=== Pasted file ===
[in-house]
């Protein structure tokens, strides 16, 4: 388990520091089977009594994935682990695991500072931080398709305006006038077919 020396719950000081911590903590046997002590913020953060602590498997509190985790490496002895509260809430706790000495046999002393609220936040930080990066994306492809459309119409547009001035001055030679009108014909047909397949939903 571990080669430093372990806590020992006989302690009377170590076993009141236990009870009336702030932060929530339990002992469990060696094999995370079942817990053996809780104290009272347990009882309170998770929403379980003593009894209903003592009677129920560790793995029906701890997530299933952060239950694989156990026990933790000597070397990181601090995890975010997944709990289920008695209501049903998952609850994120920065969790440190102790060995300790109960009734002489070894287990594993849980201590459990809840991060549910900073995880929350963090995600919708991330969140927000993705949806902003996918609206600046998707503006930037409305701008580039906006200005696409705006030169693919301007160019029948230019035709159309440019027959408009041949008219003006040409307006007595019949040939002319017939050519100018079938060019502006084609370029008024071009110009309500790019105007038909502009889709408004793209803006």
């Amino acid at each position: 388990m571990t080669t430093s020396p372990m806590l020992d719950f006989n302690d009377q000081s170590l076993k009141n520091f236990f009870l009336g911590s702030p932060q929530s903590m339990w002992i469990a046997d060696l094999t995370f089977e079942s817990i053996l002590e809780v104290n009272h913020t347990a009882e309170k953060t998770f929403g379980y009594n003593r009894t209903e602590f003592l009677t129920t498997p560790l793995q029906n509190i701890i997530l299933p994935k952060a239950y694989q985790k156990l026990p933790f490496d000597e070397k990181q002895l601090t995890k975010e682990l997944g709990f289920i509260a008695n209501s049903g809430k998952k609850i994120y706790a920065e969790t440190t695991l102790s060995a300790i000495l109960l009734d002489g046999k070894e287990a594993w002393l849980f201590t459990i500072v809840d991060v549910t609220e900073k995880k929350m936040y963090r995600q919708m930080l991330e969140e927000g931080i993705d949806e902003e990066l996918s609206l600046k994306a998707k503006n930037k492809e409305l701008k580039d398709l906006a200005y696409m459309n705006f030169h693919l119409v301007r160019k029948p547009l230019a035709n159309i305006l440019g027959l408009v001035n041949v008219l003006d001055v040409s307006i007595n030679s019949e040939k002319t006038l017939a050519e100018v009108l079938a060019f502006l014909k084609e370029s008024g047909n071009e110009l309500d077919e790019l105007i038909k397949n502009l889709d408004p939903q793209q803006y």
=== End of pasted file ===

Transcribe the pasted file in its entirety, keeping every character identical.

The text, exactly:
[in-house]
């Protein structure tokens, strides 16, 4: 388990520091089977009594994935682990695991500072931080398709305006006038077919 020396719950000081911590903590046997002590913020953060602590498997509190985790490496002895509260809430706790000495046999002393609220936040930080990066994306492809459309119409547009001035001055030679009108014909047909397949939903 571990080669430093372990806590020992006989302690009377170590076993009141236990009870009336702030932060929530339990002992469990060696094999995370079942817990053996809780104290009272347990009882309170998770929403379980003593009894209903003592009677129920560790793995029906701890997530299933952060239950694989156990026990933790000597070397990181601090995890975010997944709990289920008695209501049903998952609850994120920065969790440190102790060995300790109960009734002489070894287990594993849980201590459990809840991060549910900073995880929350963090995600919708991330969140927000993705949806902003996918609206600046998707503006930037409305701008580039906006200005696409705006030169693919301007160019029948230019035709159309440019027959408009041949008219003006040409307006007595019949040939002319017939050519100018079938060019502006084609370029008024071009110009309500790019105007038909502009889709408004793209803006």
């Amino acid at each position: 388990m571990t080669t430093s020396p372990m806590l020992d719950f006989n302690d009377q000081s170590l076993k009141n520091f236990f009870l009336g911590s702030p932060q929530s903590m339990w002992i469990a046997d060696l094999t995370f089977e079942s817990i053996l002590e809780v104290n009272h913020t347990a009882e309170k953060t998770f929403g379980y009594n003593r009894t209903e602590f003592l009677t129920t498997p560790l793995q029906n509190i701890i997530l299933p994935k952060a239950y694989q985790k156990l026990p933790f490496d000597e070397k990181q002895l601090t995890k975010e682990l997944g709990f289920i509260a008695n209501s049903g809430k998952k609850i994120y706790a920065e969790t440190t695991l102790s060995a300790i000495l109960l009734d002489g046999k070894e287990a594993w002393l849980f201590t459990i500072v809840d991060v549910t609220e900073k995880k929350m936040y963090r995600q919708m930080l991330e969140e927000g931080i993705d949806e902003e990066l996918s609206l600046k994306a998707k503006n930037k492809e409305l701008k580039d398709l906006a200005y696409m459309n705006f030169h693919l119409v301007r160019k029948p547009l230019a035709n159309i305006l440019g027959l408009v001035n041949v008219l003006d001055v040409s307006i007595n030679s019949e040939k002319t006038l017939a050519e100018v009108l079938a060019f502006l014909k084609e370029s008024g047909n071009e110009l309500d077919e790019l105007i038909k397949n502009l889709d408004p939903q793209q803006y």